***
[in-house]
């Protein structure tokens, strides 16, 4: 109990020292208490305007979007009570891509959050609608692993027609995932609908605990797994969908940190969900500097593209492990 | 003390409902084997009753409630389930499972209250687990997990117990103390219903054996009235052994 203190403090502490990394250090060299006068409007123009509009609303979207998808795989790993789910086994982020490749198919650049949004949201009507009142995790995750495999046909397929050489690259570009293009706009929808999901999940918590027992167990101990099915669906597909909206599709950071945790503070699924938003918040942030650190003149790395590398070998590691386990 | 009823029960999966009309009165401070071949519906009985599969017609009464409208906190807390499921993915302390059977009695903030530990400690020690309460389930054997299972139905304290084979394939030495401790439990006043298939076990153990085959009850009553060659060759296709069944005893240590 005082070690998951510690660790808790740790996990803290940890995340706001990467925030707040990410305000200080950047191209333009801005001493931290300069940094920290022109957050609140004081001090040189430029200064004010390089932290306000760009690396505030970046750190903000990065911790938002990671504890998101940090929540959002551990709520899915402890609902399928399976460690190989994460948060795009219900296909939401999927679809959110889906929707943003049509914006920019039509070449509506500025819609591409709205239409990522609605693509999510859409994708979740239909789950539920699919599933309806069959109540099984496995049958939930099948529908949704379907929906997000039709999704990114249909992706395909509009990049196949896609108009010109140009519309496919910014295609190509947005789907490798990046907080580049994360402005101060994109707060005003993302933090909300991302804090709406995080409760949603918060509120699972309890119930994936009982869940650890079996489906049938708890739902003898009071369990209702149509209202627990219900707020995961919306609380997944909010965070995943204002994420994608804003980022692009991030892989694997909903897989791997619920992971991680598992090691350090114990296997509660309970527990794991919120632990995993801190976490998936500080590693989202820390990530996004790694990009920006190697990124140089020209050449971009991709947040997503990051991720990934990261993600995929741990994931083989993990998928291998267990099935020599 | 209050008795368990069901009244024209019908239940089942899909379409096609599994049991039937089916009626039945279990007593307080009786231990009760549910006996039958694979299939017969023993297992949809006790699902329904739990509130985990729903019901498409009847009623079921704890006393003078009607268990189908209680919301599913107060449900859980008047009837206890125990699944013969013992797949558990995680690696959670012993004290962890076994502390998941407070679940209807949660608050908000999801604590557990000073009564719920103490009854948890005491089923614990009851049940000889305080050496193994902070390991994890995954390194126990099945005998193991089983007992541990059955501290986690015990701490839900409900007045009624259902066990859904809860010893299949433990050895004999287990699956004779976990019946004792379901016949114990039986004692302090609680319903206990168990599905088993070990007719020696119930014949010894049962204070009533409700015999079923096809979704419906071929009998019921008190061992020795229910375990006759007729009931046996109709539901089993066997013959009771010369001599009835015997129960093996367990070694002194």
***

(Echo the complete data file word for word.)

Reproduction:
[in-house]
């Protein structure tokens, strides 16, 4: 109990020292208490305007979007009570891509959050609608692993027609995932609908605990797994969908940190969900500097593209492990 | 003390409902084997009753409630389930499972209250687990997990117990103390219903054996009235052994 203190403090502490990394250090060299006068409007123009509009609303979207998808795989790993789910086994982020490749198919650049949004949201009507009142995790995750495999046909397929050489690259570009293009706009929808999901999940918590027992167990101990099915669906597909909206599709950071945790503070699924938003918040942030650190003149790395590398070998590691386990 | 009823029960999966009309009165401070071949519906009985599969017609009464409208906190807390499921993915302390059977009695903030530990400690020690309460389930054997299972139905304290084979394939030495401790439990006043298939076990153990085959009850009553060659060759296709069944005893240590 005082070690998951510690660790808790740790996990803290940890995340706001990467925030707040990410305000200080950047191209333009801005001493931290300069940094920290022109957050609140004081001090040189430029200064004010390089932290306000760009690396505030970046750190903000990065911790938002990671504890998101940090929540959002551990709520899915402890609902399928399976460690190989994460948060795009219900296909939401999927679809959110889906929707943003049509914006920019039509070449509506500025819609591409709205239409990522609605693509999510859409994708979740239909789950539920699919599933309806069959109540099984496995049958939930099948529908949704379907929906997000039709999704990114249909992706395909509009990049196949896609108009010109140009519309496919910014295609190509947005789907490798990046907080580049994360402005101060994109707060005003993302933090909300991302804090709406995080409760949603918060509120699972309890119930994936009982869940650890079996489906049938708890739902003898009071369990209702149509209202627990219900707020995961919306609380997944909010965070995943204002994420994608804003980022692009991030892989694997909903897989791997619920992971991680598992090691350090114990296997509660309970527990794991919120632990995993801190976490998936500080590693989202820390990530996004790694990009920006190697990124140089020209050449971009991709947040997503990051991720990934990261993600995929741990994931083989993990998928291998267990099935020599 | 209050008795368990069901009244024209019908239940089942899909379409096609599994049991039937089916009626039945279990007593307080009786231990009760549910006996039958694979299939017969023993297992949809006790699902329904739990509130985990729903019901498409009847009623079921704890006393003078009607268990189908209680919301599913107060449900859980008047009837206890125990699944013969013992797949558990995680690696959670012993004290962890076994502390998941407070679940209807949660608050908000999801604590557990000073009564719920103490009854948890005491089923614990009851049940000889305080050496193994902070390991994890995954390194126990099945005998193991089983007992541990059955501290986690015990701490839900409900007045009624259902066990859904809860010893299949433990050895004999287990699956004779976990019946004792379901016949114990039986004692302090609680319903206990168990599905088993070990007719020696119930014949010894049962204070009533409700015999079923096809979704419906071929009998019921008190061992020795229910375990006759007729009931046996109709539901089993066997013959009771010369001599009835015997129960093996367990070694002194």